I avoided this party: I didn’t open the evite, didn’t mark it on my calendar, and looked for some sort of acceptable excuse to stay home. In the end, though, I had no conflicting plans, and Mr. Faraway was available to go with me, and nobody got even marginally sick, so when the text arrives a few days beforehand, from my friend who is turning 50, I reply, of course I’m coming.
Mr. Faraway and I arrive, and it’s a small group. I only know two people other than the hostess, and it turns out the Mr. Faraway also knows a couple of the guests, so he is no longer at my side when the couple rush up to greet me. The three of us chat about how much the kids have grown and what they’re up to and our various home ownership and automotive woes and who we’ve run into lately. The husband – who is a Facebook friend but never actually interacts with me on Facebook – seems to know everything that is going on in my life, and it occurs to me that Facebook has a usefulness I’ve overlooked: Cliff notes for making small talk at parties.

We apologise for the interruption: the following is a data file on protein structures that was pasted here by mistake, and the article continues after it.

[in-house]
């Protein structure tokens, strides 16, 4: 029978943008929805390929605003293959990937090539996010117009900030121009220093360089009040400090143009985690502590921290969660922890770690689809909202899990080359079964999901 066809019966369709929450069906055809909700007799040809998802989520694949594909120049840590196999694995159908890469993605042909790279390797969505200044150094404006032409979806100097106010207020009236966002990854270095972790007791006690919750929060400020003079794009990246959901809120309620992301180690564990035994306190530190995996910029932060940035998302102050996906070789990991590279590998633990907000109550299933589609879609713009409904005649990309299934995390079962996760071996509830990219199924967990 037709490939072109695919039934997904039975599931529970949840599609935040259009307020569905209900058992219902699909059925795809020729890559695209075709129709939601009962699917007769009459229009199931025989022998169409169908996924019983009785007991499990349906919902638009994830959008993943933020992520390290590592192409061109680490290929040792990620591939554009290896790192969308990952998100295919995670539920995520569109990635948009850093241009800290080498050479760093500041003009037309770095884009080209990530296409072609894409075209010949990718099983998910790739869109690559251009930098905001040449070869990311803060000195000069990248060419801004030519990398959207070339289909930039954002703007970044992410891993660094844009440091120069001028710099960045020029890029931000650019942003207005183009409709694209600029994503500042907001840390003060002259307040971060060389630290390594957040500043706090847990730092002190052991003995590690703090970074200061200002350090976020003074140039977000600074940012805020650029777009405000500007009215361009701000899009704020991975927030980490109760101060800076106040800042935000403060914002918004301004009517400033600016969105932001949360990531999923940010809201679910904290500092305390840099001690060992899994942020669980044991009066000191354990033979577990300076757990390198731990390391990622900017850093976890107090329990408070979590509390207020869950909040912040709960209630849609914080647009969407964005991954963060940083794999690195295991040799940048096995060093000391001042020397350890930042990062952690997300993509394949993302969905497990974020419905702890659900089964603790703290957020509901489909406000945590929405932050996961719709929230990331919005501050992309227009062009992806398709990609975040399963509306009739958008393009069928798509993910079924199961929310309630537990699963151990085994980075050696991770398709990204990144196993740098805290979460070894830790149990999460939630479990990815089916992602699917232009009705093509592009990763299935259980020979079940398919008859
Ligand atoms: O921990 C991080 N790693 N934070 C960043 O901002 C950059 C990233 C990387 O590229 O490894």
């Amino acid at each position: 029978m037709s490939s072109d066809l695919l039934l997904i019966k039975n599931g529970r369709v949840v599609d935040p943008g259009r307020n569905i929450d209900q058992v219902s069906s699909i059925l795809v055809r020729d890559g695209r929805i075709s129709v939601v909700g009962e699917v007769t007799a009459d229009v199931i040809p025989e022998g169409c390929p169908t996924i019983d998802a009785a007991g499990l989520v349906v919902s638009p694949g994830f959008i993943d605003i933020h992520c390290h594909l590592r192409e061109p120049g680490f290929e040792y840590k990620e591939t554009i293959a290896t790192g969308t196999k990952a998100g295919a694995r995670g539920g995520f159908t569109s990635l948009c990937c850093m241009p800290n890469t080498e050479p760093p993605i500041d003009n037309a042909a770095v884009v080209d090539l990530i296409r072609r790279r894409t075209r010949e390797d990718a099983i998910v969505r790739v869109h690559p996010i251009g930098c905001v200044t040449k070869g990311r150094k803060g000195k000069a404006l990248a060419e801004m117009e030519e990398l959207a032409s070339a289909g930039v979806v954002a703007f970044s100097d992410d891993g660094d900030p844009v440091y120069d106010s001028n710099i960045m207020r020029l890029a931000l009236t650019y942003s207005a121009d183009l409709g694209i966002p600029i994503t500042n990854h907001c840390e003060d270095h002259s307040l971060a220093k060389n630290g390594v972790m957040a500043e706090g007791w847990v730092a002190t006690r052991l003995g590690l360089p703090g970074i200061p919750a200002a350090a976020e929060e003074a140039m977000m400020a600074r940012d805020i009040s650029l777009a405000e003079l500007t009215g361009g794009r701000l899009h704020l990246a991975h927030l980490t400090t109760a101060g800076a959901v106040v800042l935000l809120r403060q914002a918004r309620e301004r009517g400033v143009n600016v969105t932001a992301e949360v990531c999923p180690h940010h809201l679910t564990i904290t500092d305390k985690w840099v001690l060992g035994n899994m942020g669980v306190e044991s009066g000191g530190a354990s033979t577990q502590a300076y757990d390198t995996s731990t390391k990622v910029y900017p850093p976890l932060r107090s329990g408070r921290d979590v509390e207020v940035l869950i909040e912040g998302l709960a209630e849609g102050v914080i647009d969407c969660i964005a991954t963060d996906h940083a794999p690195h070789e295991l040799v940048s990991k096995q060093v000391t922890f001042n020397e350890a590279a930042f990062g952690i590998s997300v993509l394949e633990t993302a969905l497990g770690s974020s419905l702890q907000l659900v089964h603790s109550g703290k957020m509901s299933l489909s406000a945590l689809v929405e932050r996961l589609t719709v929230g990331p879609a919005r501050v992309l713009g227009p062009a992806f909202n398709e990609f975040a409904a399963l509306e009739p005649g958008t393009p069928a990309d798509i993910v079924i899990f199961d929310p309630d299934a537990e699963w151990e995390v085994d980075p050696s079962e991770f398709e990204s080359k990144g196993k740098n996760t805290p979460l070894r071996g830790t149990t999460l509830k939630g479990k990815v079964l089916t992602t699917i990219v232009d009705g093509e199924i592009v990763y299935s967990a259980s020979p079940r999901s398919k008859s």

I talk the wife – who isn’t on Facebook – out of buying a Mini.
The wife tells me she ran into The Departed at Trader Joe’s.
Do you remember that weekend we all went camping? And his son was so mean to the other boys?
It was more than ten years ago, but I remember: Kids were all playing nicely, adults were chatting around a picnic table, when suddenly The Departed’s son made a beeline for another boy and pushed him, hard, off a swing.
She continues: I asked him about his kids, and he said, he’s grown up a lot since the last time we went camping.
It’s an odd thing to remember – we’d all seen each other dozens of times in the decade since then – and though I’m not convinced my former stepson made a better impression, I’m sure that the eyerolls he gave in response to questions about school and girlfriends, made a different impression.
You could pass them off as nerves, if you wanted to.
The wife concludes her story: she asked The Departed if he lived nearby. He said yes, but he wasn’t at his apartment most of the time.
His behavior was so strange. Why, she asks, did he insist on both telling her something and making her read between the lines? Why not just say you’re seeing someone?
No reason at all, since he knew it would be repeated back to me, eventually.